ALMONDot – 鋼鉄 – Koutetsu (Sony)

Wednesday, 10th April 2024
Rating: 9/10

Adding into the list of Japanese acts that continue to defiantly blur the genre lines and the expectations associated with them is the industrial metal act ALMONDot. Comprised of literal teenagers, the guitar and vocal combination of Sorai (18) and Ensen (17), respectively, is one that frequently merges sounds that one might not expect, especially given the self-diagnosed ‘industrial metal’ tag. There’s a massive range of sonic landscapes explored here, from the aforementioned industrial angle, to groovy modern metal and hints of even power/prog, to more melodic jpop, rap, funk, and rock to be found. In short, 鋼鉄 – Koutetsu, may be an acquired taste to some, but it’s ambition and young talent on display should win over anyone looking for outside the box musicianship.

At a scant 13-minutes and 5 songs, 鋼鉄 – Koutetsu wastes little time in getting it’s many points across. The most important of which seems to be how out of the box ALMONDot seems to sound. Each song seems to veer in slightly different directions,  with the glue holding everything together being the rumbling guitar work and Ensen’s vocal delivery. For a first release, there’s a very confident sound that comes through the speakers, especially considering how many different influences are on display. Opener “Hell Ring Sham” jumps in with some heavier riffs and near-rapping vocals and punk spark, but it shines brightly with a chorus that swings it into a more pop-ish direction. A later blistering guitar solo nicely bridges the gap between the two sides. First single “I’ll Go First, Sorry” has that more modern industrial metal feel, complete with stomping grooves and electronic injections that lead into a gloriously catchy chorus that only takes one listen to get stuck in your head. “Scharlach-Weiβ” continues the groove-forward approach as one of the heavier songs on the album, leaning into the guitar melodies and the fusion with Ensen’s vocals leads to a frequent feeling that is closer to a power metal anthem crossed with punk attitude and modern trimmings. It’s a real standout track, especially with just how much it packs into less than 3-minutes. “TSUNAMAYO ONIGIRI” is a quick, playful burst of groovy melodies, Ensen’s rapid-fire vocal delivery, and funky riffing that leaves the listener wanting more. Thankfully the final track “U-Zai” really leans in on the previous song’s funky, bouncing attitude and really runs with it alongside some heavier, industrial sounds and a massive breakdown later in the song.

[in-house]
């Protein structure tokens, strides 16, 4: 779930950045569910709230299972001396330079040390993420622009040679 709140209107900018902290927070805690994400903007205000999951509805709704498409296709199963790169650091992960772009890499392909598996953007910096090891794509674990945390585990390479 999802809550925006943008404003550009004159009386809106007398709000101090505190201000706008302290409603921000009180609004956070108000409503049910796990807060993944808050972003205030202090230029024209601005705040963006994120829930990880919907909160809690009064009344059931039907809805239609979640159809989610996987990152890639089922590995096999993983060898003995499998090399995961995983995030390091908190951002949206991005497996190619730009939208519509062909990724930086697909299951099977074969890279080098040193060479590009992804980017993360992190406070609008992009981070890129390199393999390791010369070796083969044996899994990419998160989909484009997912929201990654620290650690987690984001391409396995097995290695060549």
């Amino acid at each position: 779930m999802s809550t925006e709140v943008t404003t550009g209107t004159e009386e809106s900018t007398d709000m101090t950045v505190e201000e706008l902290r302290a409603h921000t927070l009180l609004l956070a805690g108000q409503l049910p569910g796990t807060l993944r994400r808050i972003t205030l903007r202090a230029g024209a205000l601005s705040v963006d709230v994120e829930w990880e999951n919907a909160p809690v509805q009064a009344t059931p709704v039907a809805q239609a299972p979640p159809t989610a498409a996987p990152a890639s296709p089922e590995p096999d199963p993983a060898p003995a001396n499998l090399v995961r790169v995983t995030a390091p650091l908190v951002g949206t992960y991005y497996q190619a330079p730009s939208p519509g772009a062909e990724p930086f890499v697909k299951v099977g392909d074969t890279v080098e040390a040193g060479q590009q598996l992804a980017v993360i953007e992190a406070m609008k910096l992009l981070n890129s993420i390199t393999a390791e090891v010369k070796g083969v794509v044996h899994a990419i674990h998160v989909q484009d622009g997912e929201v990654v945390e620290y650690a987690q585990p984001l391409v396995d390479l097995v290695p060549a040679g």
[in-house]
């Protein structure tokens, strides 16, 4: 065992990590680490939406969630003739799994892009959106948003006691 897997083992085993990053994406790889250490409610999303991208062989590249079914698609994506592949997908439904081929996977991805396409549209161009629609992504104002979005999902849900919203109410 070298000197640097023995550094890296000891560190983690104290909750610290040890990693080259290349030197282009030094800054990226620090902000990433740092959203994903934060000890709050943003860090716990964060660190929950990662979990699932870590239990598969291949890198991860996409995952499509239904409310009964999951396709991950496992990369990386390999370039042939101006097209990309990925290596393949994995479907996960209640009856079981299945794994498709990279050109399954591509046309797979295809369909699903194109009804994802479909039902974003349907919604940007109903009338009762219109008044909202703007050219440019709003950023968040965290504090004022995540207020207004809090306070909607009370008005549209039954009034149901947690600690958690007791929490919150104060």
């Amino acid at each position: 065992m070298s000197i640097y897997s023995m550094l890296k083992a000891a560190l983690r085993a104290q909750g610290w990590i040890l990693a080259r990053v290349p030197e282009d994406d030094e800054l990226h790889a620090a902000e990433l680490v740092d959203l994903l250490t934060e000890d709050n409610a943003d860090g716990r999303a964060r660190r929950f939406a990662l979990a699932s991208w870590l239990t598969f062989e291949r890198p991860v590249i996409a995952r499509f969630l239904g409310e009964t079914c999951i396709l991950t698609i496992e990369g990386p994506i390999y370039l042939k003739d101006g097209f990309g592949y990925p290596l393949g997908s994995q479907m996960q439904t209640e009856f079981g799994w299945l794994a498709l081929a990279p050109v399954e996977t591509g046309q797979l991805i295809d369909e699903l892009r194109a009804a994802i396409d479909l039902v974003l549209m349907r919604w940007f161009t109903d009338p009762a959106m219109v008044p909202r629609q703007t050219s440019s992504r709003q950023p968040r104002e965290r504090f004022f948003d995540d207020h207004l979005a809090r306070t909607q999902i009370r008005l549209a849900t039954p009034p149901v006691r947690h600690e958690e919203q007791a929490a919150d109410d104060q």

Compared to some of their contemporaries, there sadly hasn’t been as much buzz about ALMONDot as there should be based on the strengths of 鋼鉄 – Koutetsu. Perhaps its just the speed of their roll-out, since “I’ll Go First, Sorry” came out in early January, and the earned accolades will start rolling in as they continue to bang out intriguing songs. Either way, those who dabble in the areas outside of traditional metal territory are sure to find a new favorite in ALMONDot, who leave a lasting impression with what they have accomplished in a mere five songs. With their young age and talent, the potential is brimming to the point of overflow.

ALMONDot official website

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